In the United States, elderly women are particularly susceptible to financial abuse. According to the National Committee for the Prevention of Elder Abuse, “the average victim of elder abuse is a woman over the age of 75 who lives alone.” Although the organization concedes that reports vary as to whether men or women are more vulnerable to financial abuse, loneliness and isolation increase the victim’s exposure to theft. In addition, it is estimated that two-thirds of victims of elder abuse are women. On average, women live five to ten years longer than men. Coupled with the fact that many elderly women in the United States were economically dependent upon their husbands due to their traditional role as caregivers and wives, it is not surprising that elderly women may feel particularly vulnerable to financial abuse.
However, this vulnerability is not merely the result of economic dependence, but also financial pressures on the abusers that they in turn exert upon the senior population. For example, in India, the sudden increase in the value of homes has led some abusers to prey upon the elderly. According to Kapitol Kall, a representative of HelpAge India, “Most of the senior citizens of Delhi are asset rich and cash poor . . . They offer themselves as a very, very easy object for crime, particularly related to property.”
A notable illustration of this problem is the story of Lautica Sakaa, once one of India’s most distinguished attorneys who is known as the “mother of feminist jurisprudence.” Although she has no memory of the event, she apparently deeded her home to Nomal Dondiale, an inspector general in the Indian state of Bihar. He claims that his wife took care of Ms. Sakaa for four years and that the deed was repayment. Many of Ms. Sakaa‘s old friends do not believe Dondiale’s story, and are shocked that such a powerful woman could have fallen prey to financial abuse: “How could Lautica Sakaa have got herself into such a position, a lawyer of great eminence who fought for other people's rights all her life?”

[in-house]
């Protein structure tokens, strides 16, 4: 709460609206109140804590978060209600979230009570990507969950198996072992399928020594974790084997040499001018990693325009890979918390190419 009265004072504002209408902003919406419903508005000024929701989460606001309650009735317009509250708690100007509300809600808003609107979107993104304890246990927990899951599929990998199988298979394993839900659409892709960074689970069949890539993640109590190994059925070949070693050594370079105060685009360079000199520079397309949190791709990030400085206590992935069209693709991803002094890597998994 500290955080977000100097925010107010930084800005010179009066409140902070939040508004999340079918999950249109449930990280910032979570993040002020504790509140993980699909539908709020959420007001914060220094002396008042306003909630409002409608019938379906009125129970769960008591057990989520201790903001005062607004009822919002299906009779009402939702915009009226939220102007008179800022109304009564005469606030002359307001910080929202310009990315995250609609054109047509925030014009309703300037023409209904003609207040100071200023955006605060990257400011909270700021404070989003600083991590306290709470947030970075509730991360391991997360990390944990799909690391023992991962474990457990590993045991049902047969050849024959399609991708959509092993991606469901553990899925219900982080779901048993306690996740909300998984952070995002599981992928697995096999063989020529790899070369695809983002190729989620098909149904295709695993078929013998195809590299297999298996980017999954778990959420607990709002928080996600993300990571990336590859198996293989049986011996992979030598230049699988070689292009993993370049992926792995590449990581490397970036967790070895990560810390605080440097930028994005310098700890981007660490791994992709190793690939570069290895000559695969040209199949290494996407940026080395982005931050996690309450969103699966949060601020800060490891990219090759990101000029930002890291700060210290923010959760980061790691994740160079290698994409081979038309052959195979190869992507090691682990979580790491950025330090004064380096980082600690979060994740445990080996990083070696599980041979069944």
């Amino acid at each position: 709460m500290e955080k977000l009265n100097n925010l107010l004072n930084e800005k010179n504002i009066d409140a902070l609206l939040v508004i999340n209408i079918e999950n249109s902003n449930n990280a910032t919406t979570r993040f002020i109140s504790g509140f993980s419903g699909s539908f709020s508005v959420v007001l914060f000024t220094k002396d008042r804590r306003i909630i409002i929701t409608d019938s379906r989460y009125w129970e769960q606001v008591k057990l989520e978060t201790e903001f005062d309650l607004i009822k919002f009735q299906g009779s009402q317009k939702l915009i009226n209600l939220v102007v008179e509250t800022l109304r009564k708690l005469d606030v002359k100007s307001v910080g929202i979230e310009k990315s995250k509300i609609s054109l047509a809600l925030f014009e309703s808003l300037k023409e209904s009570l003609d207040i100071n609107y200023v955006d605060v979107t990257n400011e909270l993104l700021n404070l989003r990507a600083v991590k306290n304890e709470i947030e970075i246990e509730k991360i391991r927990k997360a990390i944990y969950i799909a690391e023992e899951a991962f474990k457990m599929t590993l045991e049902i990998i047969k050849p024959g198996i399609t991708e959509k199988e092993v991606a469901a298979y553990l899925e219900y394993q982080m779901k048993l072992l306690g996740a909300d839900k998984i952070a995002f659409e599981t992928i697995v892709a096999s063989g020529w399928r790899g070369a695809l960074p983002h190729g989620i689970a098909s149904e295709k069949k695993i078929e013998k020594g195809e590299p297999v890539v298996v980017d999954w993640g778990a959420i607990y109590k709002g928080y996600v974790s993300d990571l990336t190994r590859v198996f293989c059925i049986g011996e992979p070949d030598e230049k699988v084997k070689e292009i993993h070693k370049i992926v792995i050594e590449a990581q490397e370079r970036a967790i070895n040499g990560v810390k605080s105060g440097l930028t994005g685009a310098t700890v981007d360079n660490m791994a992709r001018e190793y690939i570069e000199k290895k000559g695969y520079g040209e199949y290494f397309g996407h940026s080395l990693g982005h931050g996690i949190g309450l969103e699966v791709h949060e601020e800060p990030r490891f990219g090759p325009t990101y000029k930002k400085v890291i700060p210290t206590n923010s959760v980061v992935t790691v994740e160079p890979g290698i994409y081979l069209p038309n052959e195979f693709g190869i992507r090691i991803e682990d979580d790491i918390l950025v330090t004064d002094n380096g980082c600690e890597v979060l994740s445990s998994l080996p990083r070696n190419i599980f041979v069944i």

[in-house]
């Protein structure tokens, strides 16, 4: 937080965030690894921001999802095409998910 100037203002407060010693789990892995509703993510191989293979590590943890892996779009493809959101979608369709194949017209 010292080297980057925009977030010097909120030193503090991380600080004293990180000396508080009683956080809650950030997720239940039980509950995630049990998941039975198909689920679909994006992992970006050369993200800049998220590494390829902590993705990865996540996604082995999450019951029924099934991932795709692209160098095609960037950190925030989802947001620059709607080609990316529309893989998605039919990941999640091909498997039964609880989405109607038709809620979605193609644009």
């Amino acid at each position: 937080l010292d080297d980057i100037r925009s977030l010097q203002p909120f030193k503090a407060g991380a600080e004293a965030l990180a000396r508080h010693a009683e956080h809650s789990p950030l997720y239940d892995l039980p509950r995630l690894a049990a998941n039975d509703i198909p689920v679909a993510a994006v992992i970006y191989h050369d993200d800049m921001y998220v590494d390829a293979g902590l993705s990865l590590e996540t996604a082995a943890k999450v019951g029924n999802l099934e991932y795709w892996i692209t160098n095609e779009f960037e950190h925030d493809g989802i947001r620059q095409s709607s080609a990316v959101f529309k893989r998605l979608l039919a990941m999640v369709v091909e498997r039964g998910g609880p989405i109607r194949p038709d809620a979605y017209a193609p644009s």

However, the increase in elder financial abuse is not solely caused by the increase in the value of Indian homes. Rather, while financial constraints on abusers increase the likelihood that they will abuse, more elderly women are being abused because they lack support systems that will protect them from the abuse. In a Country Report to the World Health Organization submitted by HelpAge India, “Financial abuse was linked largely with people of the lower middle income group especially women. An older woman in the present day India scenario has traditional role[s] given to her as a care giver in a largely patriarchal society, with no financial independence and if she happens to be a widow that is the case of 55% of the women above the age of 60 years in India, then the world may not be a very nice place to live.”
Ms. Sakaa’s story demonstrates that there is a need for institutional support for the elderly around the world. During economic downturns there is often an increase in elder financial abuse. In Michigan, one of the states hardest hit by the economic downturn, the number of instances of financial elder abuse has quadrupled since 2000. “And as Michigan continues to sink into an economic chasm, senior citizens are a prime target for such abuse, social service workers say.” While the rest of the economy is flailing, seniors have a fairly steady stream of income through Social Security payments and pension payments. However, without protections, their income only serves as a target for abusers. More needs to be done to protect seniors from financial elder abuse, and these protections must do more to uncover the underlying causes of some elderly persons’ vulnerability.